Interview with Mike Isch
Isch is vice president of sales for STANLEY Security based in Baltimore, Maryland. He is a member STANLEY’s senior leadership team and is responsible for developing strategic retail partnerships with the company’s largest customers. He has worked for Stanley Black and Decker for over twenty years and holds a bachelor’s degree in business from Indiana University.
Can you provide strategy examples that help retailers reach their loss prevention goals?
Most of STANLEY Security’s customers are operating from tight margins, which means the loss of inventory can make the difference between staying competitive or closing the doors. We help our customers with both seen and unseen strategies to reduce shrink.
Tell us more about the difference between seen and unseen strategies.
Seen strategies are being more visible on the floor from an employee perspective. Saying hello in a department or offering to help a customer find something isn’t just good customer service—it’s also an opportunity to reduce shrink. If a thief knows someone is in the vicinity, they may be less likely to steal.
Unseen strategies are often security technologies where innovation is used to monitor surveillance and record evidence. It’s never appropriate to allow technology to interfere with the customer experience, so we recommend video cameras are installed accordingly and security automation is used to ensure devices are working properly. However, we’re still prepared for anything because organized crime is growing at a pace we’ve never seen before.
One of the more important facets of retail career development is customer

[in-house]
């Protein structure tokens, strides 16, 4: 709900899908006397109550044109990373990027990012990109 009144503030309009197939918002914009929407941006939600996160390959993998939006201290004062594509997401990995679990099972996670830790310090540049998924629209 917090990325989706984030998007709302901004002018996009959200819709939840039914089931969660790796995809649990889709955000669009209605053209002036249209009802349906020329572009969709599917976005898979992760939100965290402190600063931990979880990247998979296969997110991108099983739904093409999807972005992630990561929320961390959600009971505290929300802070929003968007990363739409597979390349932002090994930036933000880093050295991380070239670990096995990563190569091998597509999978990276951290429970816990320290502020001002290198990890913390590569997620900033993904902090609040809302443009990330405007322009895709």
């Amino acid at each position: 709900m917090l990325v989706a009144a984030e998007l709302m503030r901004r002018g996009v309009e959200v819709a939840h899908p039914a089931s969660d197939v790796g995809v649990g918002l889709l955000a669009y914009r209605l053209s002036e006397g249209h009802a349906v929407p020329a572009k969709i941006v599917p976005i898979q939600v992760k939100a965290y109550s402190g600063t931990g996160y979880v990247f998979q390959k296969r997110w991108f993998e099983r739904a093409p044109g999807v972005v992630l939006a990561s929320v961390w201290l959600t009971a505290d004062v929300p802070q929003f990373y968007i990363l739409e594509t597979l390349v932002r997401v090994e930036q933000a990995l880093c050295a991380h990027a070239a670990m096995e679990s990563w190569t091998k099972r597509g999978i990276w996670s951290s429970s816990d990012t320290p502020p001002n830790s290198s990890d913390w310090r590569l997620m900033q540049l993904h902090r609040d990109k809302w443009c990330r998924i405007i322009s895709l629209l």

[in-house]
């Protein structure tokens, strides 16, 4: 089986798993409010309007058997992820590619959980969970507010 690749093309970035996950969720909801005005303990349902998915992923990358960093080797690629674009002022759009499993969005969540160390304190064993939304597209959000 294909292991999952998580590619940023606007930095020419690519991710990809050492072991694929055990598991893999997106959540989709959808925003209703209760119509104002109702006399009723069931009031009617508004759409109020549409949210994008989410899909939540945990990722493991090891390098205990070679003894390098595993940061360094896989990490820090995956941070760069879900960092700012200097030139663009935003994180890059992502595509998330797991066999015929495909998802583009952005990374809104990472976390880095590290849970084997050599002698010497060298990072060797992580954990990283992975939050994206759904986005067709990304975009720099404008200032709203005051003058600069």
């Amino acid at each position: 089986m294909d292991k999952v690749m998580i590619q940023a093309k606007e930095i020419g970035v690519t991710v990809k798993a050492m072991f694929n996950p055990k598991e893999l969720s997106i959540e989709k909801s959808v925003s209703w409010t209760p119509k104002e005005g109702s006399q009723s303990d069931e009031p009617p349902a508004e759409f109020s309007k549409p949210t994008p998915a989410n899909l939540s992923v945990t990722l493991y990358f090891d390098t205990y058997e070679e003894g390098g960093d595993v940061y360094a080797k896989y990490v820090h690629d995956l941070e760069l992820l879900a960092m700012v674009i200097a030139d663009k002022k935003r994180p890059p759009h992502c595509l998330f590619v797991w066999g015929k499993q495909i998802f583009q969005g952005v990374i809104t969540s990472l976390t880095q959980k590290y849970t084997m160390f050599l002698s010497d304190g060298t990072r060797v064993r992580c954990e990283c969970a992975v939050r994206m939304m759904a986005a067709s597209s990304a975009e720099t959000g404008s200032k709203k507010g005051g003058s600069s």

management skills. Do they understand how to speak to customers they
may feel suspicious about? We need to instill in them a culture of loss prevention,
so they recognize even the smallest loss still risks the future of the company.
You mentioned technology. What types of innovation are you seeing in retail security?
STANLEY has a business-intelligence software that has been received well by our retail customers. It incorporates exception-based reporting with video surveillance to help reduce shrink at the cash register. For example, if an employee is entering a customer return, but no actual customer is standing at the register, the intelligent analytics recognize the empty checkout lane and sends investigation alerts with video to corporate asset protection teams. That’s leveraging business intelligence beyond what we imagined ten or fifteen years ago.
How do we help our younger generation in loss prevention recognize the impact they can make?
One of the more important facets of retail career development is customer management skills. Do they understand how to speak to customers they may feel suspicious about? We need to instill in them a culture of loss prevention, so they recognize even the smallest loss still risks the future of the company.
Finally, what are other easy tips for retailers that can accelerate their security strategy?
I would examine your floor plan and merchandising strategy. We recommend that your staff should be able to scan a department quickly from a distance or walking up and down aisles. Make it harder for criminals to hide their intentions—and then record it on video surveillance when you catch them in the act.